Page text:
Why You Should Be Working in Emergency Medicine

Emergency Medicine sign at the front of a hospital

Emergency medicine may also be known as casualty, accident and emergency (A and E), or be referred to as ED (Emergency Department). Emergency physicians coordinate the acute team within the health system, typically within a hospital setting where the emergency department operates 24 hours a day every day of the year.

Because any sort of health event can come through the emergency department doors, working in emergency medicine requires a broad range of knowledge including anatomy, pathology, physiology and pharmacology with specialist skills in resuscitation and diagnosis in the acute phase of an illness or trauma.


In emergency medicine you may be treating heart attack symptoms in an elderly patient one moment and dealing with an asthmatic toddler the next. The emergency department of a hospital can be a busy and chaotic place, or quiet and slow and can change moods in a matter of minutes.

Doctors and nurses come to work in emergency medicine from a variety of backgrounds. Working in the emergency department requires physical endurance and the ability to maintain clear thinking in stressful and sometimes emotive situations.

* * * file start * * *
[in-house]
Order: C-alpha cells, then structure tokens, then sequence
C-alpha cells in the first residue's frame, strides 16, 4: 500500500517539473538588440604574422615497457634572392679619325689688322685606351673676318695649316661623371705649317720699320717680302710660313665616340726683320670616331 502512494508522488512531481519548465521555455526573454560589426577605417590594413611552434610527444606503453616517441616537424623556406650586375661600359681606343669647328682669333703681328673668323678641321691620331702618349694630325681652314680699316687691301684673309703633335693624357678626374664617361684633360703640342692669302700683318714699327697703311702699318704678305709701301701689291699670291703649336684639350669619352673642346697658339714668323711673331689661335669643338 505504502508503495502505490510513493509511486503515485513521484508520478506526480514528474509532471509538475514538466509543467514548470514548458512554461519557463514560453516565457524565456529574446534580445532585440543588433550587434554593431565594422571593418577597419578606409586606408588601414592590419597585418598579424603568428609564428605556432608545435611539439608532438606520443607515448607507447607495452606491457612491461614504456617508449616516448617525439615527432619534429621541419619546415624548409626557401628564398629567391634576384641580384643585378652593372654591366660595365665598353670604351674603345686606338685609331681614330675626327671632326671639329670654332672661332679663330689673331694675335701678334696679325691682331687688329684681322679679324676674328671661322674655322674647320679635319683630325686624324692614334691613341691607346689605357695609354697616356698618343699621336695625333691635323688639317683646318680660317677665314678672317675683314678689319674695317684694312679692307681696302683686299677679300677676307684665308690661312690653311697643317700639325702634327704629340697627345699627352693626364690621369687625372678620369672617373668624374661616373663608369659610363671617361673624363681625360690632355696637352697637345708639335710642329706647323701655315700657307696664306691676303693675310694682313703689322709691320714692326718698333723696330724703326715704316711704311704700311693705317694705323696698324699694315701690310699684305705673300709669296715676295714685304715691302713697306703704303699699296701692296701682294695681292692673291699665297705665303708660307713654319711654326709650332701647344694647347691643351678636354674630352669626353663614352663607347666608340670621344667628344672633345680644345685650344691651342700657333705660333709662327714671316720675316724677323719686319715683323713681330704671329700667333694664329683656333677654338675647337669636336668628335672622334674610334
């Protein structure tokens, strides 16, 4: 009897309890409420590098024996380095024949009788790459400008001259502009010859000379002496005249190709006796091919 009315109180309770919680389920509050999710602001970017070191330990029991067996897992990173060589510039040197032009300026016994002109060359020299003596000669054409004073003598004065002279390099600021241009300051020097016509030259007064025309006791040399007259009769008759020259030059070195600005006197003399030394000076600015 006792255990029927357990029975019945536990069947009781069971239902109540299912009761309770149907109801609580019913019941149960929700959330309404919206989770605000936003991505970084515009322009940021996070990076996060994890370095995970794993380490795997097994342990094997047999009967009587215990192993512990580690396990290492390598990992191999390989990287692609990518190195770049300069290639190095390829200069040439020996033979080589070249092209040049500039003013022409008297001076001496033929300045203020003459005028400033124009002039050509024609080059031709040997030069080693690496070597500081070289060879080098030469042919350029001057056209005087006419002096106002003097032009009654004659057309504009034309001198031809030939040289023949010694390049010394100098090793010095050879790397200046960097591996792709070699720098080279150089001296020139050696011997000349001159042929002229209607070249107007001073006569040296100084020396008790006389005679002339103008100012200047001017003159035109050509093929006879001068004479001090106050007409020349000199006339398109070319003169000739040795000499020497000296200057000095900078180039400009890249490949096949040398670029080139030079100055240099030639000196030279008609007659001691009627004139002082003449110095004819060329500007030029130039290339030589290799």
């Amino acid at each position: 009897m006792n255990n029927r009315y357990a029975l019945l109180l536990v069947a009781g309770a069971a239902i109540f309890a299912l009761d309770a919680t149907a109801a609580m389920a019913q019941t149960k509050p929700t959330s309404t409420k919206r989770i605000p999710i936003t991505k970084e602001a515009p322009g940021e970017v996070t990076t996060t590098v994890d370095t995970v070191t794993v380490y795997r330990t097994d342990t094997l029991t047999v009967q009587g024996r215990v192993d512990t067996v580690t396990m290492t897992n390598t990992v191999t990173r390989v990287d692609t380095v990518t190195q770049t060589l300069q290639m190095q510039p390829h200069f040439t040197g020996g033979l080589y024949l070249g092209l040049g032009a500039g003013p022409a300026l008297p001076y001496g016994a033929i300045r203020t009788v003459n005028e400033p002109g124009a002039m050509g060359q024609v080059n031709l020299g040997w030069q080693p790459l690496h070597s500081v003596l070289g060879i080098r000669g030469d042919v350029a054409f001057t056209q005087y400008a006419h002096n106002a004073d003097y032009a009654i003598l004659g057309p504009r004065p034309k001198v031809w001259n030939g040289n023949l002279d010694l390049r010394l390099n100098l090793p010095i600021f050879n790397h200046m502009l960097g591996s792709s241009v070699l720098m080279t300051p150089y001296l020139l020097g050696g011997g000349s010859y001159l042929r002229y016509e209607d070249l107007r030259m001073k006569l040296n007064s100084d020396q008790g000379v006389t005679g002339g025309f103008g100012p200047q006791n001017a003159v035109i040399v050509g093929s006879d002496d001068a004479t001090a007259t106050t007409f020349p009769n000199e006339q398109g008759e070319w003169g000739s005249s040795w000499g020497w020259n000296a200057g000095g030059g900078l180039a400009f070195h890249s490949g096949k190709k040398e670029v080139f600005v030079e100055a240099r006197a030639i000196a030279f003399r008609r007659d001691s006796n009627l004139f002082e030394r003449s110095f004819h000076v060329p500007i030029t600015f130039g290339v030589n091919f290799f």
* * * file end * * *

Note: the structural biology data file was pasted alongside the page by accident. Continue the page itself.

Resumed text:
Because emergency staff are not responsible for their patients once they leave the emergency department it can be difficult to follow up on patient outcomes but the advantages of working in emergency medicine are that it is an exciting and challenging role requiring practical, hands-on skills and the ability to multi-task.

Shifts for physicians and nurses working in the emergency department are usually eight, 10 or 12 hourly. Flexible work arrangements are often considered a perk of emergency medicine practitioners working in Australia and New Zealand.

Some other benefits can include fixed hours with minimal or no on-call, stretches of time rostered off to allow for mini breaks perhaps spent enjoying beaches or ski fields. Part-time work is also available to suit those with families or other commitments.

Working in emergency medicine offers opportunities for covering special events and other roles outside the hospital, and even working abroad. Entry to emergency medicine depends on the country you are working in but will typically include specialised training to deal with the unique experiences that working in an emergency department presents.

If you have the ability to shift gears quickly, have good observation, assessment and prioritisation skills and can remain calm in a chaotic environment then working in emergency medicine could be a good fit for you. HealthStaff Recruitment currently have emergency medicine positions available so feel free to browse those available today.